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  • Profit margins?

  • Leslie Anderson

    Member
    December 21, 2021 at 10:24 am

    the pest is back with another question! 😊

    I understand this will vary. but “in general” do you aim for a profit margin window, give or take 5%?

    I see some companies have a low margin but always work in volume. great if you can get the work but I’m working job to job and never mega amounts. I’m just wondering how others approach this, especially as there appears to be no end to price increases.

    trying to do my sums while things are slowing up for the holidays! 😃

  • David Hammond

    Member
    December 21, 2021 at 2:05 pm

    It’s a bit of hard one to answer, two ways to look at it.

    We primarily work with vehicle graphics, so for us the largest cost is wages, and overheads, so my main concern is the time element of the job.

    I know what it costs to keep the place running, if it’s costing me £30 an hour to keep the door open, it’s no good spending 5 hours on a £100 job.

    Similarly if you’re printing a mug or a t-shirt. The mug costs £1, add a bit of paper and the ink, and you think you can sell it for £4 – Until you account for the time involved.

    If you can turn your item into a commodity/product item, and get the volume you can look at it differently.

    If you know you’re making £5 on each order, and it costs £2000 a month to keep the business running (and paying your wage), you need 400 orders or 100 a week or 20 a day, to break even.

    Increase your price by £5 you then only need 200, 50 a week, 10 a day.

    Are those numbers achievable? How do they compare with the competition? *Also remember you don’t want to be working 5 days a week, 52 weeks of the year.

    I know a few people who’ve successfully grown their business, by standardising some items, and offering set prices. To do it accurately you need to know your costs though. 👍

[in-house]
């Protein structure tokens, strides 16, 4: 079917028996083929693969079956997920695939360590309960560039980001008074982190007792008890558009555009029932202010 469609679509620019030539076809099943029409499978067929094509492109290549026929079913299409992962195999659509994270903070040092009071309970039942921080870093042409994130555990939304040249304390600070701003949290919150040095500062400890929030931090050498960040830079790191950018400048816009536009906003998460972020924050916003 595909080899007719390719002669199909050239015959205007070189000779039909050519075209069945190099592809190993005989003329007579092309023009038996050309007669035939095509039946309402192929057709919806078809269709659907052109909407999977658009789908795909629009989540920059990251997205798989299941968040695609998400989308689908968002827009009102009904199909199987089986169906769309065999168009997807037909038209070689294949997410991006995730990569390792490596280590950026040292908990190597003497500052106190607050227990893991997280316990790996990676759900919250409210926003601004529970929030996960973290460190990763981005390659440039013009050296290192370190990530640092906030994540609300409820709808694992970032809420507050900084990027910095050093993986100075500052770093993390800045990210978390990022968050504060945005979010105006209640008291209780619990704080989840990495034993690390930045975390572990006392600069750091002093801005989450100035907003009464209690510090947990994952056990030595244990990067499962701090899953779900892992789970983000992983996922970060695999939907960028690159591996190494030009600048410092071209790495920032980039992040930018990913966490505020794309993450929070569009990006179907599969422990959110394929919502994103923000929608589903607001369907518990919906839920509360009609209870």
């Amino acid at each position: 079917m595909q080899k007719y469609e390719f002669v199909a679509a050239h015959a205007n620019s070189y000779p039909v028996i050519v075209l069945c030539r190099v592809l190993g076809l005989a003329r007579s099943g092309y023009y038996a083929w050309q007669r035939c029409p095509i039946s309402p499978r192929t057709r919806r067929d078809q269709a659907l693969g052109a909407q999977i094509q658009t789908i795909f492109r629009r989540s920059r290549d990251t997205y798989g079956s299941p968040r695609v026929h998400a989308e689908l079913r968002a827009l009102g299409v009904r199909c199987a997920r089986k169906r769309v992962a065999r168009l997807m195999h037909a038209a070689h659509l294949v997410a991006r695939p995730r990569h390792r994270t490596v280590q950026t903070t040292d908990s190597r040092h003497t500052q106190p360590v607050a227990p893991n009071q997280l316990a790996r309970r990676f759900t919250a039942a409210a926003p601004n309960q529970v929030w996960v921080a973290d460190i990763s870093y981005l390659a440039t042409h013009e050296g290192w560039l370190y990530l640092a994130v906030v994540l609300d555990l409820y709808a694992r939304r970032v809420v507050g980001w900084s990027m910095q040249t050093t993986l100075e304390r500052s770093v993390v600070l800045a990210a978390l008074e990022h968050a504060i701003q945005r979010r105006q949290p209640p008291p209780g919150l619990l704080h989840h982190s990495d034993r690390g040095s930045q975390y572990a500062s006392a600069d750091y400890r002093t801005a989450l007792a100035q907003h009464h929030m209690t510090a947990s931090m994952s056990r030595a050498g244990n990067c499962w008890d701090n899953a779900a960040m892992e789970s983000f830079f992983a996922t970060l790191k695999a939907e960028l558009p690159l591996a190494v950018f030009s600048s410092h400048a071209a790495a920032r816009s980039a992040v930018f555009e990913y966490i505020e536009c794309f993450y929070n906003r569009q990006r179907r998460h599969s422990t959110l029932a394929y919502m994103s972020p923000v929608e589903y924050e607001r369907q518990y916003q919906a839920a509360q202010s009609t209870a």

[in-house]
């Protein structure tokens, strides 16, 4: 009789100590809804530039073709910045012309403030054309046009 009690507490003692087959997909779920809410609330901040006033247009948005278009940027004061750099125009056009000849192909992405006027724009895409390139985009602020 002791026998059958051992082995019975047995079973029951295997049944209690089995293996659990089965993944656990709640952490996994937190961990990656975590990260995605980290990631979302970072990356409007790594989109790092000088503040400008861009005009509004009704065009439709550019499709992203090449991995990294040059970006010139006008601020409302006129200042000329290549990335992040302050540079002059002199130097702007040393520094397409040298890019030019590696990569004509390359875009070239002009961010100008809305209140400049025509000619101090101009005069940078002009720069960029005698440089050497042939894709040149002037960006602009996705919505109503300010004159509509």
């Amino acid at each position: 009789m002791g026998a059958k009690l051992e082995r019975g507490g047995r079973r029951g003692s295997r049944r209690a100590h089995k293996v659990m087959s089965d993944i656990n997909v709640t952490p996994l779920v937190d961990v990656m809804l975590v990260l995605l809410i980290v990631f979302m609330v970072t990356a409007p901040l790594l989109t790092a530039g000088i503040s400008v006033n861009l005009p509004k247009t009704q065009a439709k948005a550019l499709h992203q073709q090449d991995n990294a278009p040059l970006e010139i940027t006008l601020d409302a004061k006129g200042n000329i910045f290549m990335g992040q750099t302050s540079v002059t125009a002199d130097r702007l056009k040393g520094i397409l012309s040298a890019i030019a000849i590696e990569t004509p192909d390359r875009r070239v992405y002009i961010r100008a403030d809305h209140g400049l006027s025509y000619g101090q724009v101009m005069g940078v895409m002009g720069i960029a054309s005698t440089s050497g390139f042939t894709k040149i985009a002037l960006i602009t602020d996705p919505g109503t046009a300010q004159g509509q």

• Martyn Heath

    Member
    December 22, 2021 at 5:44 am

    i will keep my answer simple 🙂 i work on an average of 80%

    • David Hammond

      Member
      December 22, 2021 at 7:50 am

      80% is similar on our wide format print. We don’t generally drop below 50%.

      That’s margin too, not markup. There is a difference & is often confused🙂

      https://www.sellickpartnership.co.uk/blog/2013/09/mark-up-vs-margin-dot-dot-dot

      • Martyn Heath

        Member
        December 22, 2021 at 8:08 am

        Thats correct. Yes not everythings the same, its between 70 and 90% and ive noticed normally the bigger jobs have less margin. Overall at the end of the year i find it averages around 80% profit margin BUT i have very little in the way of overheads so if i had rent,rates and bills then it would be lower but im assuming you always need to end the year with atleast 60% +

        • David Hammond

          Member
          December 22, 2021 at 8:53 am

          Our margins are lower on items we buy in (leaflets etc) I work the margin out job by job.

          I use a spreadsheet similar to this one (not our figures), to record all our overheads.

          It will give you the cost per hour, day, or week. Use that to work out day rates, hourly rates, or what sales you need to achieve a day/week.

          I went through this with a friend who was having a tough time, they were trying to compete with cheaper companies, and doing this exercise was an eye opener for them. Instantly these little jobs he was spending hours travelling into the city to do for £80 weren’t worth doing, taking up valuable time, and likely costing him money.

  • Leslie Anderson

    Member
    December 28, 2021 at 1:27 pm

    thank you ever so much for the replies David and Martyn. that was really good of you both, especially the spreadsheet david. thank you!

    I am going to have a read back over this and also the sheet and come back to you. probably with more pricing questions! 😳😇

    • David Hammond

      Member
      December 28, 2021 at 1:31 pm

      You’re more than welcome.

      I wish more people understood their costs and priced correctly.

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